[cnn-photo-caption image= http://i2.cdn.turner.com/cnn/2010/images/05/21/art.nixon.gi.jpg caption="Nixon's grandson is running for Congress."](CNN) - You may not have Richard Nixon to kick around anymore, but they do on Long Island.
Meet Christopher Nixon Cox, congressional candidate from the Hamptons and grandson of the nation's 37th president. Cox, a 30-year-old Republican business consultant, is hoping to ride a wave of voter anger all the way to Washington.
And in a race where he's trying to emerge from a crowded primary field and topple a four-term Democratic incumbent, he's not shying away from his family's controversial political past.
"When voters think about it, it'll be a big positive," he predicted.
In seeking public office, Cox is wading into tricky political waters. Family dynasties are a well-established part of the landscape in American politics. George W. Bush followed his father to the White House; Jimmy Carter's grandson recently won a Georgia state Senate seat; the Kennedys dominated Massachusetts for decades. But Cox enters the political arena shouldering a uniquely divisive legacy, most notably his grandfather's decision to resign the presidency at the height of the Watergate scandal in 1974.
Cox is the only son of President Nixon's elder daughter, Tricia Nixon Cox. His father, Edward Finch Cox, is chairman of the New York State GOP. Empire State Republicans have suffered a series of electoral setbacks in recent years; they currently control only two of the state's 29 U.S. House seats.
The optimistic Cox is convinced he can buck the recent downward trend. He's bullish on the state party's prospects, claiming that he'll be surprised if it doesn't pick up at least five U.S. House seats in November.
"We'll see a big tent Republican Party come out of this election," he predicted, putting him at odds with a number of political analysts detecting a steady rightward drift for the GOP.
Cox himself is campaigning on a platform of corporate and personal income tax cuts, as well as targeted domestic spending reductions to help balance the budget. Like most Republicans, he gives President Barack Obama's economic stimulus plan a failing grade. He sees the recent ouster of veteran Pennsylvania Democratic Sen. Arlen Specter as "a clear sign people are disgusted with incumbents."
Closer to home, he blasts incumbent Rep. Tim Bishop, a Democrat, for backing what he contends are economically disastrous tax increases and cap-and-trade carbon emissions policies.
A spokesman for Bishop dismissed Cox as a wealthy carpetbagger out of touch with the district.
"Chris Cox is a Manhattan elitist who's running for Congress and trying to fool the people of Suffolk County," Jon Schneider said. "The guy just registered here a couple of weeks ago and is living in his father's West Hampton mansion. ... Tim Bishop has been an effective representative for Suffolk County who actually lives in Suffolk County."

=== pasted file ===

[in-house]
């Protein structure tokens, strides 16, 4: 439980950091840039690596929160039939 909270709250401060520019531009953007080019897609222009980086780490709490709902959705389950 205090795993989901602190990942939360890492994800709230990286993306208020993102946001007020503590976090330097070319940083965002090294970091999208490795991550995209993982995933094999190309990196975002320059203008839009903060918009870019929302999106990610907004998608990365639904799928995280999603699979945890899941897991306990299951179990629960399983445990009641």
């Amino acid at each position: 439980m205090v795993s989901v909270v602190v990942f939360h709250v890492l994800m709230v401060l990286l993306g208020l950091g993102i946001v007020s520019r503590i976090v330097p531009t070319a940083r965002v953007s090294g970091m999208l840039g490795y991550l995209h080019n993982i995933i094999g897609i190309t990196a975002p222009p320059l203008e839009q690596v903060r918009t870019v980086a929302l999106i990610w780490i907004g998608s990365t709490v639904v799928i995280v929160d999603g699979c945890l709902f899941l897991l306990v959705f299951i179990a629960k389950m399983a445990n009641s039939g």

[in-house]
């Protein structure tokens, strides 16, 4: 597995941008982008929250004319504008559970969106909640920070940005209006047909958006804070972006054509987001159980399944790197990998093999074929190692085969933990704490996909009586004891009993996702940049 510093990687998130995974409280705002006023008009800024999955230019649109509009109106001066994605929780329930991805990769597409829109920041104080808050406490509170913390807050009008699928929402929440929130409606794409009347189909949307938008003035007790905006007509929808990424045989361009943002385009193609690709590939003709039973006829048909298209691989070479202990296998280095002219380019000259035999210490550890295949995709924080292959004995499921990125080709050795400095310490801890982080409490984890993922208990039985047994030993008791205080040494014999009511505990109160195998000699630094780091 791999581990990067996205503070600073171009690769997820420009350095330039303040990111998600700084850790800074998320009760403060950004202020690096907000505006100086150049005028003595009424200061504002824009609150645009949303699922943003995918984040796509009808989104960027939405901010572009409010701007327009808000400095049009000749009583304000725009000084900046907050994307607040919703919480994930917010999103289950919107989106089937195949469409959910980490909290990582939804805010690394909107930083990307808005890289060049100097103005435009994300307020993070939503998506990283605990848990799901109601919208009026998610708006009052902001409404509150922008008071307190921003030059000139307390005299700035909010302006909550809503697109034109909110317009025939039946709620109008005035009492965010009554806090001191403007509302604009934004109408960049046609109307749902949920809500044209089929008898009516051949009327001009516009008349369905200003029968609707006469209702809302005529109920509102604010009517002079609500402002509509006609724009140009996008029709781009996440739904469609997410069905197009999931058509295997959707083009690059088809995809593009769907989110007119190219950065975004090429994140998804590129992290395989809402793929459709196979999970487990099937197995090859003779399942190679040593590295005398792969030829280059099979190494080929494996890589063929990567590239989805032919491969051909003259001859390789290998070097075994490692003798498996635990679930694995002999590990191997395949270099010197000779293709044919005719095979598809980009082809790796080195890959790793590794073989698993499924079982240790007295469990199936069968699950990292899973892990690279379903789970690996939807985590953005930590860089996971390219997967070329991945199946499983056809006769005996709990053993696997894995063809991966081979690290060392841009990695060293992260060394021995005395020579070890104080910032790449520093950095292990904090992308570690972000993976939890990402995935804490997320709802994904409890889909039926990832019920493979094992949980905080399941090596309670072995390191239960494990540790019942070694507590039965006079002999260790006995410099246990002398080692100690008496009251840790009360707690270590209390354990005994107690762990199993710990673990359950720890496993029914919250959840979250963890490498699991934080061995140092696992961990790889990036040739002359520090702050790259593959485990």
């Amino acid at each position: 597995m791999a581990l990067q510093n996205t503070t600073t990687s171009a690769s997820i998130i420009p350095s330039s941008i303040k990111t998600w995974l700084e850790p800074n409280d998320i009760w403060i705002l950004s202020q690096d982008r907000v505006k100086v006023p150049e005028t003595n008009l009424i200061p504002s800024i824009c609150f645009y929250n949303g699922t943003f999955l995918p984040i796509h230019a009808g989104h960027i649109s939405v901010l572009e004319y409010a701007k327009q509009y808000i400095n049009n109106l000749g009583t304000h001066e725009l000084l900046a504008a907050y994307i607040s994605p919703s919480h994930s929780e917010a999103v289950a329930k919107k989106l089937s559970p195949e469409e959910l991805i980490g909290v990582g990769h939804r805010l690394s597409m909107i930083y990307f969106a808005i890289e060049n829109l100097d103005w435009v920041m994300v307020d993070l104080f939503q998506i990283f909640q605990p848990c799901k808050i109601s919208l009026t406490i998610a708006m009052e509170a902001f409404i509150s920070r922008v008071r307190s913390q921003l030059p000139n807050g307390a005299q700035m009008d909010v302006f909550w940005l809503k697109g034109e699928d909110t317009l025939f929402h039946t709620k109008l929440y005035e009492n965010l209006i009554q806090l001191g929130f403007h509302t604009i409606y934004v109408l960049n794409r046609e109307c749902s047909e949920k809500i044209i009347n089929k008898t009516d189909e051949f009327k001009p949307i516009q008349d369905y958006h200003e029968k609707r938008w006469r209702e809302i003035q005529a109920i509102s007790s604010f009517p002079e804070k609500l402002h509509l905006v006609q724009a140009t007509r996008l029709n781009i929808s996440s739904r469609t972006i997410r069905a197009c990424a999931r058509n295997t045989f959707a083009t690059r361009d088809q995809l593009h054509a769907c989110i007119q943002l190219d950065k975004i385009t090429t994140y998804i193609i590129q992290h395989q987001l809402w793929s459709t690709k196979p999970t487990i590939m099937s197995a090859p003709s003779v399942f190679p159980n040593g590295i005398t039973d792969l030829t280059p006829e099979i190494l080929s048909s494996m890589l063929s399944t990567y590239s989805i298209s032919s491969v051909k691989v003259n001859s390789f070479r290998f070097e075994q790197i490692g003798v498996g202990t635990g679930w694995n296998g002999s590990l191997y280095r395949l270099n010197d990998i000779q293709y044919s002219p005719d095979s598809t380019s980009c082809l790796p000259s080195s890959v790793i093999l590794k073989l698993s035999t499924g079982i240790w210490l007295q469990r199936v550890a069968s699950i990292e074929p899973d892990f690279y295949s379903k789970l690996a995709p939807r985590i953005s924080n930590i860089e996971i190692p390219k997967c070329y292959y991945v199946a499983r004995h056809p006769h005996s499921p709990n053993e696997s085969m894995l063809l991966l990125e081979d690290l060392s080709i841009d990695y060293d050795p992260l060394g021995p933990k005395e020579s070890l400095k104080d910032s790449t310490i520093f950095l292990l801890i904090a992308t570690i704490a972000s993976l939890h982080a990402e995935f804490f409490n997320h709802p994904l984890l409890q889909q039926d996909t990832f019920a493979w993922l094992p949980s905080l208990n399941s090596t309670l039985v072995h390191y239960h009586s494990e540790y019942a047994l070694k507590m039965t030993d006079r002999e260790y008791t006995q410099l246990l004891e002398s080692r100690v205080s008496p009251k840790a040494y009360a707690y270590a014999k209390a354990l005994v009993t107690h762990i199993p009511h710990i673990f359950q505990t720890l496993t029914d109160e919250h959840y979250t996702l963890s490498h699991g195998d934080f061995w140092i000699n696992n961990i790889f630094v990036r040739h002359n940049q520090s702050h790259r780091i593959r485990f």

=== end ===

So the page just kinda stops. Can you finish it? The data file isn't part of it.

As for Watergate, Cox doesn't believe it'll be much of a factor. Most people who mention Nixon nowadays, he said, cite events such as the president's 1972 trip to China, generally regarded as a turning point in the Cold War.
CNN Polling Director Keating Holland said most voters in the district are unlikely to draw a connection between Cox and Nixon.
"Politicians and other public figures from George W. Bush to Cal Ripken have learned the power of a popular 'brand name,' " Holland noted. "But that's usually true only if the name is shared. Since Cox's last name is not 'Nixon,' voters are unlikely to make the connection between him and his grandfather. So if Cox thinks it's a liability, he may escape any problems. But if he think his family connection is a plus, he will have to make a serious effort to remind voters that he is a Nixon as well as a Cox."
Cox says he considers Nixon a role model from a policy perspective, highlighting his grandfather's domestic initiatives in areas such as welfare reform and willingness to work with Democrats like Daniel Patrick Moynihan.
Although Nixon is largely remembered as an introvert in the public eye, Cox has a very different set of memories. Born almost five years after his grandfather left the political arena, Cox remembers family trips to the circus, weekend sleepovers and baseball games.
Former Mets star "Keith Hernandez was a friend of my grandfather," he said. "We used to get tours of the dugout at Shea Stadium."
Cox says he has no desire to replicate his grandfather's meteoric political rise. Nixon was elected to the House in 1946, the Senate in 1950 and the vice presidency in 1952.
I only want to be an "ambassador for Suffolk County," Cox said. "I can be the person who can bring business in."
Cox does, however, take one piece of political advice from Nixon to heart. "When you're in the arena, you'll get knocked down," he said. "You have to keep fighting. That's very important."
Ultimately, "people have to be judged as individual candidates," he said. "If I'm not serving my district well, people won't care who my grandfather was."